Friday, February 12, 2010

We Take the Hill

Joanne's Website    I had a recent conversation where a good friend seemed surprised when I said I would only paint from photos I had taken*. I added that it was very important to me that I had been there, had the experience and felt a strong emotional tug about the scene. So that led me to think that I bet many people who are NOT artists might think that artists choose what to paint by what sells, what's popular or hip in colors that are this year’s biggest hues. They might think artists simply scroll around the internet or magazines for images they like and then paint them exactly as they are presented. But you know what? That isn’t how most artists work. Most are compelled to paint what they paint. They might start with pulses of images or ideas that flash through their heads right before sleep. Then perhaps they sketch it around a bit or set up a photo-shoot or still-life. Some paintings are spurred by photographs like this one of women heading to work at a hotel at a tourist town in Mexico. Certain strong images are sort of burned into your head- whether you get them by sketches or photographs. And when they don’t go away, you work it into a painting. A painting is as much about the artist as it is about the subject matter—and if you can see that in the painting, then it’s a keeper. "We Take the Hill", 18x24" oil on cradled hardboard by Joanne Shellan

Exceptions being commission work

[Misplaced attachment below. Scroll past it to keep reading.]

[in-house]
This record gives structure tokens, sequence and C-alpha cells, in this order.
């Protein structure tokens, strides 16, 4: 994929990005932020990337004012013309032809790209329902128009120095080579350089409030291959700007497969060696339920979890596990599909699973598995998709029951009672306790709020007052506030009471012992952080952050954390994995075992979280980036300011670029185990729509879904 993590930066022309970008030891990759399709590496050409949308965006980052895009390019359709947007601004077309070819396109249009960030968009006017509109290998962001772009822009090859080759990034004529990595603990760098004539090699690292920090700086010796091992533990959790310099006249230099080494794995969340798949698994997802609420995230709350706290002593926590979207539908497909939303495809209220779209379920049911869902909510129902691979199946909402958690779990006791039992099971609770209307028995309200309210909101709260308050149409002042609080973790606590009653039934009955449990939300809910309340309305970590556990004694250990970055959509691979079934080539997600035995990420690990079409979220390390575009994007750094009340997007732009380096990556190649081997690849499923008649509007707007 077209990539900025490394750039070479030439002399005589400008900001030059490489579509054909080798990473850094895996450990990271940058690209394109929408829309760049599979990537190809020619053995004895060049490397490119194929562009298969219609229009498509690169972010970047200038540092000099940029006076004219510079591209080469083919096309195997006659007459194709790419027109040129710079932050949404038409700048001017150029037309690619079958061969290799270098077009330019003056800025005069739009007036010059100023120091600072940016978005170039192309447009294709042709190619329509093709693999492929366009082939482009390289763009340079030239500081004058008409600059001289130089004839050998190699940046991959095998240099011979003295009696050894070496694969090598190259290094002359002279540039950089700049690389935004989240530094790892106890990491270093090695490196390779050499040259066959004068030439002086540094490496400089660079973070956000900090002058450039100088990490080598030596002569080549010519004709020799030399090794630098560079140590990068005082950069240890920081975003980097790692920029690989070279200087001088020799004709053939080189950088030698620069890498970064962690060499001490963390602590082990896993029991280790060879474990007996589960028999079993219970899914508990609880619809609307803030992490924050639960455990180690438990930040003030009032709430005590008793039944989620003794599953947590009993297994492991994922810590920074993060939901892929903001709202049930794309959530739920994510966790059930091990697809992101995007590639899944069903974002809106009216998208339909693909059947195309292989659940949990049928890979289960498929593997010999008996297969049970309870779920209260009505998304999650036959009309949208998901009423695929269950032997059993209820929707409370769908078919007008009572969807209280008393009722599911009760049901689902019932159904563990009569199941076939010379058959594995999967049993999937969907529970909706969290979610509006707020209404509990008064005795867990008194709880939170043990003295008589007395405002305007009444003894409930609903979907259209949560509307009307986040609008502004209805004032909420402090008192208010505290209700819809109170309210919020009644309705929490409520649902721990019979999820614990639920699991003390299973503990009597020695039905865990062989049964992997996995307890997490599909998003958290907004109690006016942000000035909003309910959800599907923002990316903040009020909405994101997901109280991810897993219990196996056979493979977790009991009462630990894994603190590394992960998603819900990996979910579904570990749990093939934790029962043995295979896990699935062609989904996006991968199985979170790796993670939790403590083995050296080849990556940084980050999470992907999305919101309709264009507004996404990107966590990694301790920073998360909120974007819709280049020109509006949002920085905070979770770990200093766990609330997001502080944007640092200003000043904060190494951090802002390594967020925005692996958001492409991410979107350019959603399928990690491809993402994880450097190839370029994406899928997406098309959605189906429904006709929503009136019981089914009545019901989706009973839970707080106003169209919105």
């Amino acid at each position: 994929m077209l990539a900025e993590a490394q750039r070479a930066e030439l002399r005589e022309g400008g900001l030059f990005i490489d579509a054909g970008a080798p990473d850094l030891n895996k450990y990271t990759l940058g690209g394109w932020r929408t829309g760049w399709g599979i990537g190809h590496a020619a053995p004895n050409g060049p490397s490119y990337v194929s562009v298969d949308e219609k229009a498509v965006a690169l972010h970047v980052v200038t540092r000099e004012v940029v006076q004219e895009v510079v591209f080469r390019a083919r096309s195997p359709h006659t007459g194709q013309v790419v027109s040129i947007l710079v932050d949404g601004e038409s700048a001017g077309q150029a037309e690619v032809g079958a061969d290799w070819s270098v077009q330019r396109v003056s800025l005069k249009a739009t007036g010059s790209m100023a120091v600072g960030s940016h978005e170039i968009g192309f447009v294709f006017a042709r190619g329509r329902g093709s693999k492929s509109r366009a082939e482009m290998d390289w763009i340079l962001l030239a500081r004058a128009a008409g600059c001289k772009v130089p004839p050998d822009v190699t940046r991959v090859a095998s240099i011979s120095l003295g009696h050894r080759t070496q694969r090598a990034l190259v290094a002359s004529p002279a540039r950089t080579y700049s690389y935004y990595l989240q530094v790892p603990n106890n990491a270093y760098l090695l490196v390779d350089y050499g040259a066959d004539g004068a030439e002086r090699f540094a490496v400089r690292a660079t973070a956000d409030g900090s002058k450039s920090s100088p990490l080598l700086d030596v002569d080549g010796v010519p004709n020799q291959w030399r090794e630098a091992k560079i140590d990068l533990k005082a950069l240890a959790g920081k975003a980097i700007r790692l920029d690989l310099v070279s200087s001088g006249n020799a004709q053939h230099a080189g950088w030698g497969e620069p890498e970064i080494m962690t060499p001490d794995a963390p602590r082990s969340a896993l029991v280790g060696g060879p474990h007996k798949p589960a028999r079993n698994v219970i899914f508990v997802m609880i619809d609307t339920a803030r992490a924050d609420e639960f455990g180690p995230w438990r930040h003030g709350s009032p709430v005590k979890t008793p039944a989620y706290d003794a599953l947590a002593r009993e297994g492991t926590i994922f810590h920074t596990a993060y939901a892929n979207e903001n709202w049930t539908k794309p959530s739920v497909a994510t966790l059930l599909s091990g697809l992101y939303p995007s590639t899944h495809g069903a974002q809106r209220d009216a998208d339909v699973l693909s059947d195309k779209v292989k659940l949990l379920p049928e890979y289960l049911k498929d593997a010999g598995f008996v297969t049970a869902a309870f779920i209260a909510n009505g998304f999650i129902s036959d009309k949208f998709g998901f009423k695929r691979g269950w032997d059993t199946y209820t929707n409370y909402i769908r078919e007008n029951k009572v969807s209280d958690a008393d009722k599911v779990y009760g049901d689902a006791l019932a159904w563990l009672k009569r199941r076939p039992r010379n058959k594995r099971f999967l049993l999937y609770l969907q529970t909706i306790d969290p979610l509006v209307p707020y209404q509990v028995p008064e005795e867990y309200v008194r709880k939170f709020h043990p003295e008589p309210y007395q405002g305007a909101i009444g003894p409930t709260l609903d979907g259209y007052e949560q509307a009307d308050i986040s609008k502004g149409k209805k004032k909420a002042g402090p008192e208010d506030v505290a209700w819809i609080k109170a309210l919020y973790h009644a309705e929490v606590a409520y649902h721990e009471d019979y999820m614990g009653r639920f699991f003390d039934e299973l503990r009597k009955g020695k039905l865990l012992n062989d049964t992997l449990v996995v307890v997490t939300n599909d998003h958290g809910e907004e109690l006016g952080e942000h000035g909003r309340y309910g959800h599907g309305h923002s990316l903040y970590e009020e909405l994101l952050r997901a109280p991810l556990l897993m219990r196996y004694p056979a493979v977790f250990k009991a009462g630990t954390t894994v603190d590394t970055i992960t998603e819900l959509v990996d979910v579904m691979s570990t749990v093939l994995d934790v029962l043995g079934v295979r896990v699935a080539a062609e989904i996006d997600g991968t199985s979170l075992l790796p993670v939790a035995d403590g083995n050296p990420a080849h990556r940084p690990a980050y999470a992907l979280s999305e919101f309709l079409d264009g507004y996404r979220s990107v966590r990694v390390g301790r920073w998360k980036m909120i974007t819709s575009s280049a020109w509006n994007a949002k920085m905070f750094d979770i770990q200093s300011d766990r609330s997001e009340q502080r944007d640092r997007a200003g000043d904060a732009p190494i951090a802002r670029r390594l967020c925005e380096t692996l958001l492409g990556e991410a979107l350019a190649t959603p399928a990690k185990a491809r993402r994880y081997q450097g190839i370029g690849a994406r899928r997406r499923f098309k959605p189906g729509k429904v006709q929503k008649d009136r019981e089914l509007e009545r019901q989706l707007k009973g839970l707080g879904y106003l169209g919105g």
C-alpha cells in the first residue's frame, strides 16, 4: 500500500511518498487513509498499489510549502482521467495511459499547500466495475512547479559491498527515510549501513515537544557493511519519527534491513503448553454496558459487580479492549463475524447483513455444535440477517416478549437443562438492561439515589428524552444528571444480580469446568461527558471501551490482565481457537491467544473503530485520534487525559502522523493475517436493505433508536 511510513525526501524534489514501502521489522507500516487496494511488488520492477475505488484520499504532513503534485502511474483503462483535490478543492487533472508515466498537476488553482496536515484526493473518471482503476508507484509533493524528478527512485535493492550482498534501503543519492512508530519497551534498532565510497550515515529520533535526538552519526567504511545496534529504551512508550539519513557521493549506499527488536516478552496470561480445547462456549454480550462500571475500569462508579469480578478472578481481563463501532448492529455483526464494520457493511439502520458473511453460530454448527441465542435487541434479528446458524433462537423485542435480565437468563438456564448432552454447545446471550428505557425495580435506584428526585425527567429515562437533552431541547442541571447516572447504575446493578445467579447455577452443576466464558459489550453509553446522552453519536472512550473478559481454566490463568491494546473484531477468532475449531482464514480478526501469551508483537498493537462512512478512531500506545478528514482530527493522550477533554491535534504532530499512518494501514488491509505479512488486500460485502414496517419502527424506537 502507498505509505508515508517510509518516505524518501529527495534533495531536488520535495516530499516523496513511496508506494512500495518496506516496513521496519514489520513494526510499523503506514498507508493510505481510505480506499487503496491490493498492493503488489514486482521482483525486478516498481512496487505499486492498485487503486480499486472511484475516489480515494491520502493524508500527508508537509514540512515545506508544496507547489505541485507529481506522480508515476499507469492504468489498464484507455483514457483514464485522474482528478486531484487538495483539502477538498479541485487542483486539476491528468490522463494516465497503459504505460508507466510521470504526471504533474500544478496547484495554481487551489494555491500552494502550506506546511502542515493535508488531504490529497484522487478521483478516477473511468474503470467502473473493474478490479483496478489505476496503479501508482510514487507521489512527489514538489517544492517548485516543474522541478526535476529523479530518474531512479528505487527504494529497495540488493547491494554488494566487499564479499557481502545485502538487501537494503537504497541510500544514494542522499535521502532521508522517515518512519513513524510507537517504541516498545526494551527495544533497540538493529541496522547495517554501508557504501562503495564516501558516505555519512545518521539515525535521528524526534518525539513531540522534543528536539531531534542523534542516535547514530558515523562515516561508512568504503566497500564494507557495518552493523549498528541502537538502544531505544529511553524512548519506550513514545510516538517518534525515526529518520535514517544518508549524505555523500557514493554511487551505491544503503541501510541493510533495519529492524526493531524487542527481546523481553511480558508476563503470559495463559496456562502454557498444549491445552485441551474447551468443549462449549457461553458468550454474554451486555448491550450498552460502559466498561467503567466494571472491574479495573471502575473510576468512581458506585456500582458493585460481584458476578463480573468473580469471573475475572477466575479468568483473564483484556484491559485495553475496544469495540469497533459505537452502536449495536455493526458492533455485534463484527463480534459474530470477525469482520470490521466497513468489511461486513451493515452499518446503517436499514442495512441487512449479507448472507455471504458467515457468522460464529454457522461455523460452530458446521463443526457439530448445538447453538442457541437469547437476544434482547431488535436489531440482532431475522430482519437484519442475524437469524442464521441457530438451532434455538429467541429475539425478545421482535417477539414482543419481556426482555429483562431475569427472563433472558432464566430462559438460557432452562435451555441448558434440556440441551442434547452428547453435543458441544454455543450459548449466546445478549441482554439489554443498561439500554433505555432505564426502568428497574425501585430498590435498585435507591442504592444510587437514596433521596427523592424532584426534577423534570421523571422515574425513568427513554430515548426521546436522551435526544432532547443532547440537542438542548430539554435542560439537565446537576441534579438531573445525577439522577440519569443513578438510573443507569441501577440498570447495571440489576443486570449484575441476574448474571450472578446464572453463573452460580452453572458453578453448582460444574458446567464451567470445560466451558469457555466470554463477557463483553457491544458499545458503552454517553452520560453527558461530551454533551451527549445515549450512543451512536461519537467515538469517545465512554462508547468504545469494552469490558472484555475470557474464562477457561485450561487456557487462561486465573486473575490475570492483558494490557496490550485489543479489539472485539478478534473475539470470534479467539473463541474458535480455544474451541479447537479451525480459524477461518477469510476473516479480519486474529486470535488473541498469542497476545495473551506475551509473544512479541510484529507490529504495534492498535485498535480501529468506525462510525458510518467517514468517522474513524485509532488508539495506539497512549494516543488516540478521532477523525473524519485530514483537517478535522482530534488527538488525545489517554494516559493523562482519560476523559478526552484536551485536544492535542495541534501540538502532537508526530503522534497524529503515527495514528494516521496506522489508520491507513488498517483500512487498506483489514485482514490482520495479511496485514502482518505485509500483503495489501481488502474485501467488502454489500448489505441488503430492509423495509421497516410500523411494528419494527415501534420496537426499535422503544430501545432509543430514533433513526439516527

Sunday, February 7, 2010

Cabo Boats

Joanne's Website    Every once in a while, if you're really lucky, you hit on a teacher or mentor who is just right for where you're at right now. Other teachers may have had the right message but you weren't ready to own it yet. Or you wanted to learn one set of things and the teacher seemed to be heading up a different path. I count my lucky stars every day because I have a great teacher right now in Liana Bennett. Before I started this boat painting, she emphasized to me how the very beginning stage is the MOST important part. Spend loads of time coming up with a solid composition & lightly block it in so you have little invested in the drawing—then when you need to swab the deck clean with turpentine, you won’t cry because your gorgeous drawing is getting wiped out. Take time to thinly block in the correct values and colors. Stand twenty feet back now and look at it. Test how the eye is led through the piece. Figure out the problems and fix them before you get into the depth of the painting. So three hours later, I brought home only the beginning scratches of this painting but I had done as my teacher recommended. Her advice is great and I hope you can use it too. Get lucky!

Wednesday, February 3, 2010

Good Cherry Pie

Joanne's Website   Be dogged. Be persistent. Stick with it and you might yet get it~! That's the carrot that always keeps me going. I went back into this painting a third time and finally I'm satisfied. What do you think? Isn't it better than the last post? Let me tell you a little painter's secret; the absolute best part of a painting is at the very, very end when you get to put in your lightest lights and highlights! Oh joy! The painting comes to life under these final but important strokes. The difference between last week's cherry pie and this re-do is that this one has unified strong light and dark areas. The last version was muddled and less defined. Clearly defined and persistent are our words for today.